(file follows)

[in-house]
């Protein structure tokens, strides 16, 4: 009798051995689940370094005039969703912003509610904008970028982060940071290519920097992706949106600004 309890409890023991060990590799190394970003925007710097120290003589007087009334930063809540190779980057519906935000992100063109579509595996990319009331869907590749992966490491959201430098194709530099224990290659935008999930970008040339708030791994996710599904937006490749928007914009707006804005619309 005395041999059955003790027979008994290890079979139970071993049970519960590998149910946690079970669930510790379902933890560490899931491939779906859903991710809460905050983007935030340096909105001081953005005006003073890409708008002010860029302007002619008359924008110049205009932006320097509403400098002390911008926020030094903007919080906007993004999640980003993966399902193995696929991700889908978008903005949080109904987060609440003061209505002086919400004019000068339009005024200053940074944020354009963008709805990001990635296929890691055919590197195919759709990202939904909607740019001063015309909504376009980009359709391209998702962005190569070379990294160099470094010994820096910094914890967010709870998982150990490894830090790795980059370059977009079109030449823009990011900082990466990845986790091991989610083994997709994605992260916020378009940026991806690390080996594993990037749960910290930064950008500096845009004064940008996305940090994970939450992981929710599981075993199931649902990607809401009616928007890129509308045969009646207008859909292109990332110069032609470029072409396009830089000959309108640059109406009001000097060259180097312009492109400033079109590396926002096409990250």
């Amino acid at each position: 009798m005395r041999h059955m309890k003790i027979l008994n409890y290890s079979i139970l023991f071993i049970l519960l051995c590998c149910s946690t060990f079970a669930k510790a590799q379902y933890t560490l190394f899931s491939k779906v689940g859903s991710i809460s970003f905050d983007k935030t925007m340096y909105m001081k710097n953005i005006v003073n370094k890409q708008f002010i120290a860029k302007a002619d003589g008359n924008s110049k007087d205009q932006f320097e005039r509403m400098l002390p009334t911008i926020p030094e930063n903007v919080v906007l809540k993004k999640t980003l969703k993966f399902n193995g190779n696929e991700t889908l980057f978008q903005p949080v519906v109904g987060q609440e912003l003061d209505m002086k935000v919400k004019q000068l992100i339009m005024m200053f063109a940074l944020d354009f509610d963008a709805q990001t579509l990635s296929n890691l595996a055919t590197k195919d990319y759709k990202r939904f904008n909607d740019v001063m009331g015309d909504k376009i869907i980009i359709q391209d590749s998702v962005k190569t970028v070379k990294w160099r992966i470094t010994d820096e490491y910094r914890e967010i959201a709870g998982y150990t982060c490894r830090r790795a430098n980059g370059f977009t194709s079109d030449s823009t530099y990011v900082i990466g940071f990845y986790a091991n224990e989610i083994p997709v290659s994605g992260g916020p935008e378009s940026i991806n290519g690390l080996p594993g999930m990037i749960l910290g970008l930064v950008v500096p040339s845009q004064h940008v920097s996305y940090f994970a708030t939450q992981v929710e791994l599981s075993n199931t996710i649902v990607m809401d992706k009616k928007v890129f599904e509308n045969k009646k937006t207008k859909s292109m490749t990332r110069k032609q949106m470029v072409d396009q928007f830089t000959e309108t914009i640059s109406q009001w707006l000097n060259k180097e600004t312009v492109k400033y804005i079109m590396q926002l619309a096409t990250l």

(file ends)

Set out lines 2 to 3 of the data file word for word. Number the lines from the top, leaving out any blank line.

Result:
């Protein structure tokens, strides 16, 4: 009798051995689940370094005039969703912003509610904008970028982060940071290519920097992706949106600004 309890409890023991060990590799190394970003925007710097120290003589007087009334930063809540190779980057519906935000992100063109579509595996990319009331869907590749992966490491959201430098194709530099224990290659935008999930970008040339708030791994996710599904937006490749928007914009707006804005619309 005395041999059955003790027979008994290890079979139970071993049970519960590998149910946690079970669930510790379902933890560490899931491939779906859903991710809460905050983007935030340096909105001081953005005006003073890409708008002010860029302007002619008359924008110049205009932006320097509403400098002390911008926020030094903007919080906007993004999640980003993966399902193995696929991700889908978008903005949080109904987060609440003061209505002086919400004019000068339009005024200053940074944020354009963008709805990001990635296929890691055919590197195919759709990202939904909607740019001063015309909504376009980009359709391209998702962005190569070379990294160099470094010994820096910094914890967010709870998982150990490894830090790795980059370059977009079109030449823009990011900082990466990845986790091991989610083994997709994605992260916020378009940026991806690390080996594993990037749960910290930064950008500096845009004064940008996305940090994970939450992981929710599981075993199931649902990607809401009616928007890129509308045969009646207008859909292109990332110069032609470029072409396009830089000959309108640059109406009001000097060259180097312009492109400033079109590396926002096409990250």
């Amino acid at each position: 009798m005395r041999h059955m309890k003790i027979l008994n409890y290890s079979i139970l023991f071993i049970l519960l051995c590998c149910s946690t060990f079970a669930k510790a590799q379902y933890t560490l190394f899931s491939k779906v689940g859903s991710i809460s970003f905050d983007k935030t925007m340096y909105m001081k710097n953005i005006v003073n370094k890409q708008f002010i120290a860029k302007a002619d003589g008359n924008s110049k007087d205009q932006f320097e005039r509403m400098l002390p009334t911008i926020p030094e930063n903007v919080v906007l809540k993004k999640t980003l969703k993966f399902n193995g190779n696929e991700t889908l980057f978008q903005p949080v519906v109904g987060q609440e912003l003061d209505m002086k935000v919400k004019q000068l992100i339009m005024m200053f063109a940074l944020d354009f509610d963008a709805q990001t579509l990635s296929n890691l595996a055919t590197k195919d990319y759709k990202r939904f904008n909607d740019v001063m009331g015309d909504k376009i869907i980009i359709q391209d590749s998702v962005k190569t970028v070379k990294w160099r992966i470094t010994d820096e490491y910094r914890e967010i959201a709870g998982y150990t982060c490894r830090r790795a430098n980059g370059f977009t194709s079109d030449s823009t530099y990011v900082i990466g940071f990845y986790a091991n224990e989610i083994p997709v290659s994605g992260g916020p935008e378009s940026i991806n290519g690390l080996p594993g999930m990037i749960l910290g970008l930064v950008v500096p040339s845009q004064h940008v920097s996305y940090f994970a708030t939450q992981v929710e791994l599981s075993n199931t996710i649902v990607m809401d992706k009616k928007v890129f599904e509308n045969k009646k937006t207008k859909s292109m490749t990332r110069k032609q949106m470029v072409d396009q928007f830089t000959e309108t914009i640059s109406q009001w707006l000097n060259k180097e600004t312009v492109k400033y804005i079109m590396q926002l619309a096409t990250l």